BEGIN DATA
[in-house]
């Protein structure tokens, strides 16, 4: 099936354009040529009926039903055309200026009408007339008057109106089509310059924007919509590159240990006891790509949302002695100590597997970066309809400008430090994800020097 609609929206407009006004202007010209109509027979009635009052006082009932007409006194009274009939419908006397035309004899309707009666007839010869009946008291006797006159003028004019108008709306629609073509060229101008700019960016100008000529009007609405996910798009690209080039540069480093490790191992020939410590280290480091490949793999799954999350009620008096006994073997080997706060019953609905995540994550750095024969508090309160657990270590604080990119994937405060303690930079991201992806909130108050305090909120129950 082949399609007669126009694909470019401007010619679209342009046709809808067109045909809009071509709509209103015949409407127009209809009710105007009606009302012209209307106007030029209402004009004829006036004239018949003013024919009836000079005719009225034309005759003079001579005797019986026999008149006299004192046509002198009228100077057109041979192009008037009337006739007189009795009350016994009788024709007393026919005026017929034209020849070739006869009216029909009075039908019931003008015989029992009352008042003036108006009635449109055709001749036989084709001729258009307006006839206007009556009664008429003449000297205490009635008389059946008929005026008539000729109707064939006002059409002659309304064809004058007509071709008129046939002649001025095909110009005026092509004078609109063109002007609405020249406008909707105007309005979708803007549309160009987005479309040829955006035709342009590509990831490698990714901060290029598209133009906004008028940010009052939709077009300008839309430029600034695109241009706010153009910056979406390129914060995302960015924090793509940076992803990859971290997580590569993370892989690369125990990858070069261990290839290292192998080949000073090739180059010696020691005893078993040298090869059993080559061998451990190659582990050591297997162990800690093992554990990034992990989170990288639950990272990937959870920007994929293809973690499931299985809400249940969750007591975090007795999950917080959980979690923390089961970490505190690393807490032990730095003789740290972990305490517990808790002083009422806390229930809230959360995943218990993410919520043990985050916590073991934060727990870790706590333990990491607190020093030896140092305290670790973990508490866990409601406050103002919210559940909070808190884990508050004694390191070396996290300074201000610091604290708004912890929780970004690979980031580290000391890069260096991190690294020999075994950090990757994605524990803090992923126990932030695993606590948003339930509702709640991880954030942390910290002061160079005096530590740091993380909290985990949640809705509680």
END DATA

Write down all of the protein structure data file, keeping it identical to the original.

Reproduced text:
[in-house]
């Protein structure tokens, strides 16, 4: 099936354009040529009926039903055309200026009408007339008057109106089509310059924007919509590159240990006891790509949302002695100590597997970066309809400008430090994800020097 609609929206407009006004202007010209109509027979009635009052006082009932007409006194009274009939419908006397035309004899309707009666007839010869009946008291006797006159003028004019108008709306629609073509060229101008700019960016100008000529009007609405996910798009690209080039540069480093490790191992020939410590280290480091490949793999799954999350009620008096006994073997080997706060019953609905995540994550750095024969508090309160657990270590604080990119994937405060303690930079991201992806909130108050305090909120129950 082949399609007669126009694909470019401007010619679209342009046709809808067109045909809009071509709509209103015949409407127009209809009710105007009606009302012209209307106007030029209402004009004829006036004239018949003013024919009836000079005719009225034309005759003079001579005797019986026999008149006299004192046509002198009228100077057109041979192009008037009337006739007189009795009350016994009788024709007393026919005026017929034209020849070739006869009216029909009075039908019931003008015989029992009352008042003036108006009635449109055709001749036989084709001729258009307006006839206007009556009664008429003449000297205490009635008389059946008929005026008539000729109707064939006002059409002659309304064809004058007509071709008129046939002649001025095909110009005026092509004078609109063109002007609405020249406008909707105007309005979708803007549309160009987005479309040829955006035709342009590509990831490698990714901060290029598209133009906004008028940010009052939709077009300008839309430029600034695109241009706010153009910056979406390129914060995302960015924090793509940076992803990859971290997580590569993370892989690369125990990858070069261990290839290292192998080949000073090739180059010696020691005893078993040298090869059993080559061998451990190659582990050591297997162990800690093992554990990034992990989170990288639950990272990937959870920007994929293809973690499931299985809400249940969750007591975090007795999950917080959980979690923390089961970490505190690393807490032990730095003789740290972990305490517990808790002083009422806390229930809230959360995943218990993410919520043990985050916590073991934060727990870790706590333990990491607190020093030896140092305290670790973990508490866990409601406050103002919210559940909070808190884990508050004694390191070396996290300074201000610091604290708004912890929780970004690979980031580290000391890069260096991190690294020999075994950090990757994605524990803090992923126990932030695993606590948003339930509702709640991880954030942390910290002061160079005096530590740091993380909290985990949640809705509680």